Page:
The most difficult part of wireless Ethernet localization is the conversion from signal strength to distance, since signal strength is "nonlinear with distance... [and] has non-Gaussian noise, resulting from multipath effects and environmental effects, such as building geometry, network traffic, presence of people, and atmospheric conditions" . Adding to the difficulty is the fact that the IEEE 802.11b standard operates in the 2.4-GHz frequency band, meaning "microwave ovens, Bluetooth devices, 2.4-GHz cordless phones, and welding equipment can be sources of interference" . Although many attempts have been made to model the propagation of radio signals in indoor environments, none have been widely accepted. In an effort to get around these difficulties, Ladd et al came up with a slightly different approach. They first broke up the area of interest into cells, and then took signal strength readings in each cell, effectively training the system. A mobile system could then take signal strength readings, compare the measured data to the training set, and use Bayesian inference to determine the location that would most likely produce those measurements.
Ladd et al identify a number of areas for future research . They note that most of their experiments were conducted at night, when there was relatively little human or network traffic. Their experiments were also conducted in corridors, meaning their movement was restricted to relatively narrow straight lines. It would be interesting to study the behavior of the system in an environment that is either more dynamic or more geometrically irregular, or potentially even both. The researchers also suggest the development of techniques for determining the placement of base stations for improved localization accuracy.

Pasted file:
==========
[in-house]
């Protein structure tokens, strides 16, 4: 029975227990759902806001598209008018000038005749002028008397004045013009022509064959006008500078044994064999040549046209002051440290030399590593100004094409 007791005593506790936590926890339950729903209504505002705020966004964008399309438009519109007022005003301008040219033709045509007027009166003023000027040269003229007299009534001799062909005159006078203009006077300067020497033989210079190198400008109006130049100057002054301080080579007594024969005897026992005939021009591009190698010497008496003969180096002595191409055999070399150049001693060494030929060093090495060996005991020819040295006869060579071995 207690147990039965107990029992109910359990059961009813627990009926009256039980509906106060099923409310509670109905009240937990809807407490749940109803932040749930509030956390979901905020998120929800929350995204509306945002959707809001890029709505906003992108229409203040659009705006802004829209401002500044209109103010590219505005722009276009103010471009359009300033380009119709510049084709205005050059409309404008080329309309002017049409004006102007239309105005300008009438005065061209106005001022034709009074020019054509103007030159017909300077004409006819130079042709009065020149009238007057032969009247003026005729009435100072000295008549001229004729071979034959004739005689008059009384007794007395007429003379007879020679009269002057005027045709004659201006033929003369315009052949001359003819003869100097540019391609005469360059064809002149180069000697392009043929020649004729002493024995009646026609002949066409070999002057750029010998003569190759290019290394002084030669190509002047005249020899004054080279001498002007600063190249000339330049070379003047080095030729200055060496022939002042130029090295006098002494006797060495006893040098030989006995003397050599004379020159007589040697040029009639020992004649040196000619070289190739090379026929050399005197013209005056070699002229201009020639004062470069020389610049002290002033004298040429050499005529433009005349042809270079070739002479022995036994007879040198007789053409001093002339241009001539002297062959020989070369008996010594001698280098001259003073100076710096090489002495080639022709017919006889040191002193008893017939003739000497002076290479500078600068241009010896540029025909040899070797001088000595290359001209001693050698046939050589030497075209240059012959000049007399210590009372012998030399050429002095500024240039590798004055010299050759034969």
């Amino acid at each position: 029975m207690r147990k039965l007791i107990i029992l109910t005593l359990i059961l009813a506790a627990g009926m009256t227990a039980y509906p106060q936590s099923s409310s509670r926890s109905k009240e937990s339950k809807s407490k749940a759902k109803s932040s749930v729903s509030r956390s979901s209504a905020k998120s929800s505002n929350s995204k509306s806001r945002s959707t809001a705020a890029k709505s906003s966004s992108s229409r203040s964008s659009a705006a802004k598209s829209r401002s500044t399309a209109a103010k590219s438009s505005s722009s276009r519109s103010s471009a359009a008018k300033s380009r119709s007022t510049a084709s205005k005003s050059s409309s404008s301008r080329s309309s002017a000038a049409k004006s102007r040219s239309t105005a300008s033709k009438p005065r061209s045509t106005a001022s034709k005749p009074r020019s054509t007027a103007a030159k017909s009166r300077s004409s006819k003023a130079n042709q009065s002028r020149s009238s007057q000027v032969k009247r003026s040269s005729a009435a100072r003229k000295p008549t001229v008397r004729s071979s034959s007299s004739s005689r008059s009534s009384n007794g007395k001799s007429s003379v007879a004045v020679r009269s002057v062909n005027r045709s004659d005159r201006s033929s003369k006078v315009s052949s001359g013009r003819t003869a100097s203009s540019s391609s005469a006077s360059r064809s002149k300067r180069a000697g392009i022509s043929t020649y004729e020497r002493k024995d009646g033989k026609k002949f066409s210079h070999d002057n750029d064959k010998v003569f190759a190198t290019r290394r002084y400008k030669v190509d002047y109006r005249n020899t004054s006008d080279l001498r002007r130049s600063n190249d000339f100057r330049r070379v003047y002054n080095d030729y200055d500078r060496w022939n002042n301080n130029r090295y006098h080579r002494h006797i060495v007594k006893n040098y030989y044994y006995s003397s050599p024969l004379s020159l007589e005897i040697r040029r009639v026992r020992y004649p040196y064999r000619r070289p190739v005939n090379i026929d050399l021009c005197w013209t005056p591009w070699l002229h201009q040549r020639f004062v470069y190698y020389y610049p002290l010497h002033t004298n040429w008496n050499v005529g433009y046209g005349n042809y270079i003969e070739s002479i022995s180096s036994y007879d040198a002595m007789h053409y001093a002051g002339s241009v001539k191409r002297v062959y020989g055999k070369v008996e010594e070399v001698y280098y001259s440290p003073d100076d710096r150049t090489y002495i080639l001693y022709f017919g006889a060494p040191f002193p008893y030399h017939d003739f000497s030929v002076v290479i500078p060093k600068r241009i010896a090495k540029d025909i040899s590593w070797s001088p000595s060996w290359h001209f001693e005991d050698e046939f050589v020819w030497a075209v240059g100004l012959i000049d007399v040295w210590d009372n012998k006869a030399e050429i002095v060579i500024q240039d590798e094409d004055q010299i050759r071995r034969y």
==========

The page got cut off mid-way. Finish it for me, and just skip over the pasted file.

The advantages to wireless Ethernet localization are clear. Unlike GPS, the system will work in any location with access to multiple wireless base stations, regardless of whether it is indoors or outdoors. Also, since most systems that would potentially use this technology already use a wireless network card, there is no associated hardware cost. The reliance on the existing wireless infrastructure can be a disadvantage, however, as the system would clearly not work in areas with no wireless base stations.
Many potential applications of wireless Ethernet localization exist. Perhaps the most obvious and of most interest to many researchers is the application to mobile robotics. An individual robot could determine its absolute position inside a building, while multiple robots could determine their relative position in an arbitrary outdoor environment. Since many robots already use wireless Ethernet for communication, using this localization method would often require no extra hardware.